Jesus’ followers hallucinated his resurrection. Some people have suggested that the disciples did not actually see Jesus risen from death but rather hallucinated, or projected, their desires for his resurrection into a hallucination. One example is John Dominic Crossan, cochairman of the Jesus Seminar. He told Time magazine that after the crucifixion, Jesus’ corpse was probably laid in a shallow grave, barely covered with dirt, and eaten by wild dogs. The subsequent story of Jesus’ resurrection, he says, was merely the result of “wishful thinking.”5

Similarly, fellow Jesus Seminar member John Shelby Spong, an Episcopal bishop, denies the resurrection and believes Jesus’ body was thrown in a common grave along with other crucifixion victims. Subsequently, he says the “Easter moment” happened to Peter, not to Jesus. Peter saw Jesus alive in “the heart of God” and began to open the eyes of the other disciples to this reality.6 Spong writes, “That was the dawn of Easter in human history. It would be fair to say that in that moment Simon felt resurrected.”7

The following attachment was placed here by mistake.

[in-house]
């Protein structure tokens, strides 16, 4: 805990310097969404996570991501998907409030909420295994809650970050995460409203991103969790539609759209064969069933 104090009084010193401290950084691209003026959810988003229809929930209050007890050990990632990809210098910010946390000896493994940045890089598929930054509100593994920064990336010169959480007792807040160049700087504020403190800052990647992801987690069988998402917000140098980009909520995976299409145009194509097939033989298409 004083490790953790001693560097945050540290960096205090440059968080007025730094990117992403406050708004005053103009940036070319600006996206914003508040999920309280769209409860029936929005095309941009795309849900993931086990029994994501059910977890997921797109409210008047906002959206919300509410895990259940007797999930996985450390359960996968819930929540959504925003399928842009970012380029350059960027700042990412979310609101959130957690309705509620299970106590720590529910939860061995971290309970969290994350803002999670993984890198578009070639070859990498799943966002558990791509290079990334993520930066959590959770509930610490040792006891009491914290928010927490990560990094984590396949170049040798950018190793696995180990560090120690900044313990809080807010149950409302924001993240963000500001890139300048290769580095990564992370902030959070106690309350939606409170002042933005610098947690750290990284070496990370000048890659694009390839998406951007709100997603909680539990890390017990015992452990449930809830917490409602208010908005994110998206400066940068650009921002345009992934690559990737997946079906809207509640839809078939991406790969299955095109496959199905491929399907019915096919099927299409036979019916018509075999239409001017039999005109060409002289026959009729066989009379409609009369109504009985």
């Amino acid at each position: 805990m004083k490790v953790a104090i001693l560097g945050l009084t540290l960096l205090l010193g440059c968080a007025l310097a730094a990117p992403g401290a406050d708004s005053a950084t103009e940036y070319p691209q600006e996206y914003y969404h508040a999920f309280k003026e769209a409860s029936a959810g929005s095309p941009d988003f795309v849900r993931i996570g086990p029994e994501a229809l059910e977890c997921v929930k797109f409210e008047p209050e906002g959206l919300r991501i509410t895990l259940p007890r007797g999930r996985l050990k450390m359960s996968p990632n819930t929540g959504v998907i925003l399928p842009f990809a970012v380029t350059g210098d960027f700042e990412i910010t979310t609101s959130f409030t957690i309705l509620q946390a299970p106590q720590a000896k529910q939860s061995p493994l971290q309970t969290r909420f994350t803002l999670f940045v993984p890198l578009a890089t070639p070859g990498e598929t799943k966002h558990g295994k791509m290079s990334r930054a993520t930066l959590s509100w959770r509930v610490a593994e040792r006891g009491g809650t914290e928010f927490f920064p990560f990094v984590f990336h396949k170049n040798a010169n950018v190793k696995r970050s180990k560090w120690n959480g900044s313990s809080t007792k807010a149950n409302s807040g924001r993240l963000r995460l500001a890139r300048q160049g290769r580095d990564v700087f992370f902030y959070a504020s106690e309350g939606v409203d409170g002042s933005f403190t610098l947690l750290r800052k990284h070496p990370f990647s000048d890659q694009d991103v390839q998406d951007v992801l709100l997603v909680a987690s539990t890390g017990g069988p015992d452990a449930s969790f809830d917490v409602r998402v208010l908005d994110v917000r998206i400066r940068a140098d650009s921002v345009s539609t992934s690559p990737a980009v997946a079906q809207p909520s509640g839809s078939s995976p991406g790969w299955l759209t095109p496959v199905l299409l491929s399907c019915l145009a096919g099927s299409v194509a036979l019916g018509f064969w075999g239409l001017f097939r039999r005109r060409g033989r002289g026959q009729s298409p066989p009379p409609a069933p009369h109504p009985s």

This thesis is unbelievable for five reasons. (1) A hallucination is a private, not public, experience. Yet Paul clearly states that Jesus appeared to more than five hundred people at one time.8 (2) Jesus appeared in a variety of times at a variety of locations, whereas hallucinations are generally restricted to individual times and places. (3) Certain types of people tend to be more prone to hallucination than others. Yet Jesus appeared to a great variety of personalities, including his brothers and mother. (4) After forty days Jesus’ appearances suddenly stopped for everyone simultaneously. Hallucinations tend to continue over longer periods of time and do not stop abruptly. (5) A hallucination is a projection of a thought that preexists in the mind. However, the Jews had a conception of resurrection that applied to the raising of all people at the end of history,9 not the raising of any particular individual in the middle of history.10 Therefore, it is inconceivable that the witnesses to the resurrection could have hallucinated Jesus’ resurrection.